If you follow my Instagram, you have likely seen one of my posts about The Yoga of Eating by Charles Eisenstein. This book is not thick, but it is particularly meaty. Even now, I think I should read it again to absorb its meaning more fully. You may know Charles Eisenstein by his recent and more well-known book, The More Beautiful World Our Hearts Know is Possible, which he chatted about recently with Oprah on Super Soul Sunday. If you are like me, once you see this thin, non-health-professional guy, you might think, “what does he know about eating and weight?” Well, it turns out, a good bit.

I am going to share a few excerpts from this book, and my thoughts about what he has written.

“But if body and soul are not separate, then to heal the body at the deepest level is a work of the soul, and to listen to and learn from the body is to become closer to one’s Self.”

As one who works and is educated in integrative health, I certainly appreciate and understand what we refer to as the mind/body/spirit connection, and agree with Eisenstein that it is much more than a connection, but a unified whole, not separate. And with this understanding, he says that if we really want to know and become our fullest, most true selves, we must listen and learn from our body. Our body communicates with our mind as well as our mind communicates with our body. He goes on to say that this oneness means that indeed eating is a spiritual experience. So, we must ask ourselves how we want to be in the world when considering how we eat.

“… because our conventional dietary recommendations are a confusing mishmash of shoulds and shouldn’ts that seemingly have little to do with our desires as expressed in the body, a diet of self-improvement inevitably becomes a diet of self-denial. But self-denial makes us crave nurturance all the more. When the experience of unconditional love and well-being has not been internalized, the soul seeks it externally – for example, from food. Food, an expression of Mother Nature’s unconditional love and generosity, makes us feel nurtured and cared for. Food is the most primitive reminder that the world is good, that the world will provide. … Remember that the need for nurturance is a genuine human need. To combat an unmet need with willpower is both foolish and futile. Only when we heal the wound of separation and accept and love ourselves without judgment does the need for external nurturance gradually wither away. One way this will manifest is in the diet. Without willpower, without denial or self-coercion, without the need for should and shouldn’ts, the relationship with food will change”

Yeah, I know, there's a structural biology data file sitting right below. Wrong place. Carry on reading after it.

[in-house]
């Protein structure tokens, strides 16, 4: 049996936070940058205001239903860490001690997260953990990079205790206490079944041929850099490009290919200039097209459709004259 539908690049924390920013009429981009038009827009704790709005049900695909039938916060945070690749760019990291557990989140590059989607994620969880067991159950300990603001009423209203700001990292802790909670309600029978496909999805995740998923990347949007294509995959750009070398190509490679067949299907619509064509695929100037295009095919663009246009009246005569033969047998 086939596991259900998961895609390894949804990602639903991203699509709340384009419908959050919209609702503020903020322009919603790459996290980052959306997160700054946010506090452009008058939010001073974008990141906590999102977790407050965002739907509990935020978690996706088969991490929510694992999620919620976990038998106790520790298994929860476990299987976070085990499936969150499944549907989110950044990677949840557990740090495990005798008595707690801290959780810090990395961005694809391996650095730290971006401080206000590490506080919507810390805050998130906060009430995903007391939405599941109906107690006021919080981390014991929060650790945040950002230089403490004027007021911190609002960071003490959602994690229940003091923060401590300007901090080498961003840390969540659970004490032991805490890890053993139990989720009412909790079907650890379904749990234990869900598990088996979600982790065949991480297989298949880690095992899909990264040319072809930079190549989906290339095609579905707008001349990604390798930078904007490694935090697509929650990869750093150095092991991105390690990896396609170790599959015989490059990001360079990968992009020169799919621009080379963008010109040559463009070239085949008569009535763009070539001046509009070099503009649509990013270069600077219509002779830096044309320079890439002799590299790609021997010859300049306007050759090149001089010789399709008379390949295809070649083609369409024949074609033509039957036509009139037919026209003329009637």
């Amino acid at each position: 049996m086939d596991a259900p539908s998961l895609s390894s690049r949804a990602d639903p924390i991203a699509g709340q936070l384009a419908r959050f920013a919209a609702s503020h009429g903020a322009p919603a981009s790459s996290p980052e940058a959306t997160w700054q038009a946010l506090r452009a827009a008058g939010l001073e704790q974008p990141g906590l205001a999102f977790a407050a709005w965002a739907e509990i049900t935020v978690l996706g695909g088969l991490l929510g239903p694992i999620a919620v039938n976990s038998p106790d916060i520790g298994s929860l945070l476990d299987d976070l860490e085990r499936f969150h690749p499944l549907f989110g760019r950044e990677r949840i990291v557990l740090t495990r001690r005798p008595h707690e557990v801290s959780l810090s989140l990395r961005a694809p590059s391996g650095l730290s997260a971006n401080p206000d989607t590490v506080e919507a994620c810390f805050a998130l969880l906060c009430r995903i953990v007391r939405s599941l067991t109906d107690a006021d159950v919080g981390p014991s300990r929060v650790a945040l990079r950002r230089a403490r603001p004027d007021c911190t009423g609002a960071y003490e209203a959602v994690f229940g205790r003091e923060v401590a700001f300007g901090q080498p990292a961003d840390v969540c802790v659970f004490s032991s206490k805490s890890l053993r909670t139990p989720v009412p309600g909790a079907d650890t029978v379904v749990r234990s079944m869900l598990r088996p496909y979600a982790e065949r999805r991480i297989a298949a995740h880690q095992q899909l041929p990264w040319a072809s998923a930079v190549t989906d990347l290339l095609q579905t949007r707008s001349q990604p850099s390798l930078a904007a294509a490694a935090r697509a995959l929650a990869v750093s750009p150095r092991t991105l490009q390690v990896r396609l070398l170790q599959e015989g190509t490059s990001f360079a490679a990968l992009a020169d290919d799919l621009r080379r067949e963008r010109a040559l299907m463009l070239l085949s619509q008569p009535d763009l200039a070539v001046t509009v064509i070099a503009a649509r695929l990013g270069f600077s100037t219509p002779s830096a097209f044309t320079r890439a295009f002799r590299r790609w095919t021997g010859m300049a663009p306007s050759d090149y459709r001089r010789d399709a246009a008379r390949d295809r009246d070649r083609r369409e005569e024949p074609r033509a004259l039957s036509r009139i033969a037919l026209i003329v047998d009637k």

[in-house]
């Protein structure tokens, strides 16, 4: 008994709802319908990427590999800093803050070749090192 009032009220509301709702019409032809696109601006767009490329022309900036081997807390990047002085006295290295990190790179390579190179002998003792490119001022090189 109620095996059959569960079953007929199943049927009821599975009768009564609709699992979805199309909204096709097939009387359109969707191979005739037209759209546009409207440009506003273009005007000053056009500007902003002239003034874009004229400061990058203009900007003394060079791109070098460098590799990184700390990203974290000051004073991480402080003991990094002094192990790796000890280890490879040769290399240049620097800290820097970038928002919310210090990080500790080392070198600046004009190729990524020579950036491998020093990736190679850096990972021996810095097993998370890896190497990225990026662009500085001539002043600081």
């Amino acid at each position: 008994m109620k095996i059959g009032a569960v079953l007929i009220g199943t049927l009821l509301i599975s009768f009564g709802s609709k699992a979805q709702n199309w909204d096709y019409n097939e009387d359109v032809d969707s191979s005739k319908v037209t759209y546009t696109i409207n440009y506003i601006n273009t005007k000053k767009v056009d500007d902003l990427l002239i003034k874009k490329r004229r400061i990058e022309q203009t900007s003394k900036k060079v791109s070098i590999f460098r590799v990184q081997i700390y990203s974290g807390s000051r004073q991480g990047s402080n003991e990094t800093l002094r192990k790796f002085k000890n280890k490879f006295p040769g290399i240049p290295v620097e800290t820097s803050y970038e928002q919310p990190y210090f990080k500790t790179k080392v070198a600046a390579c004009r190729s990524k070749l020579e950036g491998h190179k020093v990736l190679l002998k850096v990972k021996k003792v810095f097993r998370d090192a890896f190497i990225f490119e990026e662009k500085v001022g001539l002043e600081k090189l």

Ok, that was a big chunk. But, oh my gosh, so much truth here. What I take from this is that a lot of our experience of trying to diet turns into restriction, which is, in fact, the opposite of what we need. When we don’t give ourselves enough love or nurturing, we tend to seek it in food. This is natural – food is primal and does make us feel cared for. However, it is not a substitute for needs that food is not suited to fulfill. What a lot of people refer to in weight loss as having the right mindset, is often speaking to this concept – that you have to start lessening your shame and blame, and increasing your love and acceptance, and only then will you truly change your relationship with food. Instead of forcing, fighting, and will-powering ones way toward weight loss.

 “A discrepancy between what we eat and who we are in the world generates a kind of tension, which is resolved either when the diet moves back in line with the person’s incarnate role, or when the person’s entire life changes to come into harmony with the new diet. Force, that is, willpower, can hold diet and being apart, but not forever. The tension will build, in the form of intense cravings, aversions, and eventually, physical illness. The body speaks it’s message louder and louder trying to get what it needs, even as it does its best to function with those needs unfulfilled.”

This resonates with me. If we are not being our true, authentic selves, our diet will be off. In order to correct our diet (and have our optimal health), we need to work on becoming our most true selves. And when we do, the diet will follow. Or, if we correct the diet, the only way to harmoniously continue that diet, will be to bring our lives into alignment with the diet. If we don’t, will we continue to be at odds with our body, making the whole process unsustainable. Does this resonate with you?

“When you chew food thoroughly for pleasure, you get a deeper, fuller experience of the flavors from a given portion, fulfilling your need for sensory nourishment. Naturally, then, you will need less food, and simpler food. Not because of self-denial, but rather because you are already delighted with simple fare.”

Here, Eisenstein is discussing the process of mindful eating, and how by doing this we actually enjoy our food more, and in turn, will automatically eat less. He argues that those that struggle with overeating are not actually overeating because they really enjoy food, but rather, because they don’t enjoy it enough. I do find this to be true. I have grown to really love the beauty and flavor of a mandarin orange, and am kind of amazed by them every time I eat one. When we slow down, pay attention to what we are eating and how we feel, we can be more in tune to eat well.

There are so many more nuggets of wisdom in this book, but I can’t cover them all here. Maybe I’ll return to this more in another post at a later date. But, I hope this has given you some interesting food for thought. If you are want to know more, Charles Eisenstein also offers an online course called Dietary Transformation from the Inside Out, and he has a very unique self-determining pay structure that I find kind of cool.